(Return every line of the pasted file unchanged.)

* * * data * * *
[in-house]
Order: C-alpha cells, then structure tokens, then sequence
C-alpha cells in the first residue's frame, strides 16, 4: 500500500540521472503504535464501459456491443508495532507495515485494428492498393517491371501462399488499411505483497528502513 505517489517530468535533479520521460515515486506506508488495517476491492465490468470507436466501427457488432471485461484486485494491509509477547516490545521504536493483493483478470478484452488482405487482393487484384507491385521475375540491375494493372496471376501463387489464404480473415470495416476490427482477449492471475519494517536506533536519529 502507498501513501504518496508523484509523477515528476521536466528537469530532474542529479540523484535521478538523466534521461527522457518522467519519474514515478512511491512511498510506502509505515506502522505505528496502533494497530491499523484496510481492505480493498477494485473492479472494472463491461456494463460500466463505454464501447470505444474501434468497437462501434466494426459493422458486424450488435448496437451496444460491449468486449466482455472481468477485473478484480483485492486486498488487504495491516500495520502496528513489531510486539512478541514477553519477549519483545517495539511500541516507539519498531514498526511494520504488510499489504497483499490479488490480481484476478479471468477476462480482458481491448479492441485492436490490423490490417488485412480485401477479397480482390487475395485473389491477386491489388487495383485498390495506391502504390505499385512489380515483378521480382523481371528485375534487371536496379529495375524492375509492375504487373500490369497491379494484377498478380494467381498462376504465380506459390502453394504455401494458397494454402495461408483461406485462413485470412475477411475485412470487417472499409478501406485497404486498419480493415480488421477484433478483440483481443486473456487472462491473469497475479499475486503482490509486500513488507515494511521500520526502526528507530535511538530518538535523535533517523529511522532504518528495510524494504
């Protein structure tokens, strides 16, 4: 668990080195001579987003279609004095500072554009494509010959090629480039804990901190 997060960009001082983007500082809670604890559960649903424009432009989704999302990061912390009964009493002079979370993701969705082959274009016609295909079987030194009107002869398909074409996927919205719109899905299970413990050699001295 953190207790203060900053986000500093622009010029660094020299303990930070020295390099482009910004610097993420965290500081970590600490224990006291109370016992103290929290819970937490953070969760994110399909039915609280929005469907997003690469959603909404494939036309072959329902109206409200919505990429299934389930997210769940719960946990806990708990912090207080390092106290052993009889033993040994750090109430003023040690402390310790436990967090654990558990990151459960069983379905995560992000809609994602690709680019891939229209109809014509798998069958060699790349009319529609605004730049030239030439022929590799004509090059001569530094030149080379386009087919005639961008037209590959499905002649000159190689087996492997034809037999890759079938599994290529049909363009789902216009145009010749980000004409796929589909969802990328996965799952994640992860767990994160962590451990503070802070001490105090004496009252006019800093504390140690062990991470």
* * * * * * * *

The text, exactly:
[in-house]
Order: C-alpha cells, then structure tokens, then sequence
C-alpha cells in the first residue's frame, strides 16, 4: 500500500540521472503504535464501459456491443508495532507495515485494428492498393517491371501462399488499411505483497528502513 505517489517530468535533479520521460515515486506506508488495517476491492465490468470507436466501427457488432471485461484486485494491509509477547516490545521504536493483493483478470478484452488482405487482393487484384507491385521475375540491375494493372496471376501463387489464404480473415470495416476490427482477449492471475519494517536506533536519529 502507498501513501504518496508523484509523477515528476521536466528537469530532474542529479540523484535521478538523466534521461527522457518522467519519474514515478512511491512511498510506502509505515506502522505505528496502533494497530491499523484496510481492505480493498477494485473492479472494472463491461456494463460500466463505454464501447470505444474501434468497437462501434466494426459493422458486424450488435448496437451496444460491449468486449466482455472481468477485473478484480483485492486486498488487504495491516500495520502496528513489531510486539512478541514477553519477549519483545517495539511500541516507539519498531514498526511494520504488510499489504497483499490479488490480481484476478479471468477476462480482458481491448479492441485492436490490423490490417488485412480485401477479397480482390487475395485473389491477386491489388487495383485498390495506391502504390505499385512489380515483378521480382523481371528485375534487371536496379529495375524492375509492375504487373500490369497491379494484377498478380494467381498462376504465380506459390502453394504455401494458397494454402495461408483461406485462413485470412475477411475485412470487417472499409478501406485497404486498419480493415480488421477484433478483440483481443486473456487472462491473469497475479499475486503482490509486500513488507515494511521500520526502526528507530535511538530518538535523535533517523529511522532504518528495510524494504
């Protein structure tokens, strides 16, 4: 668990080195001579987003279609004095500072554009494509010959090629480039804990901190 997060960009001082983007500082809670604890559960649903424009432009989704999302990061912390009964009493002079979370993701969705082959274009016609295909079987030194009107002869398909074409996927919205719109899905299970413990050699001295 953190207790203060900053986000500093622009010029660094020299303990930070020295390099482009910004610097993420965290500081970590600490224990006291109370016992103290929290819970937490953070969760994110399909039915609280929005469907997003690469959603909404494939036309072959329902109206409200919505990429299934389930997210769940719960946990806990708990912090207080390092106290052993009889033993040994750090109430003023040690402390310790436990967090654990558990990151459960069983379905995560992000809609994602690709680019891939229209109809014509798998069958060699790349009319529609605004730049030239030439022929590799004509090059001569530094030149080379386009087919005639961008037209590959499905002649000159190689087996492997034809037999890759079938599994290529049909363009789902216009145009010749980000004409796929589909969802990328996965799952994640992860767990994160962590451990503070802070001490105090004496009252006019800093504390140690062990991470």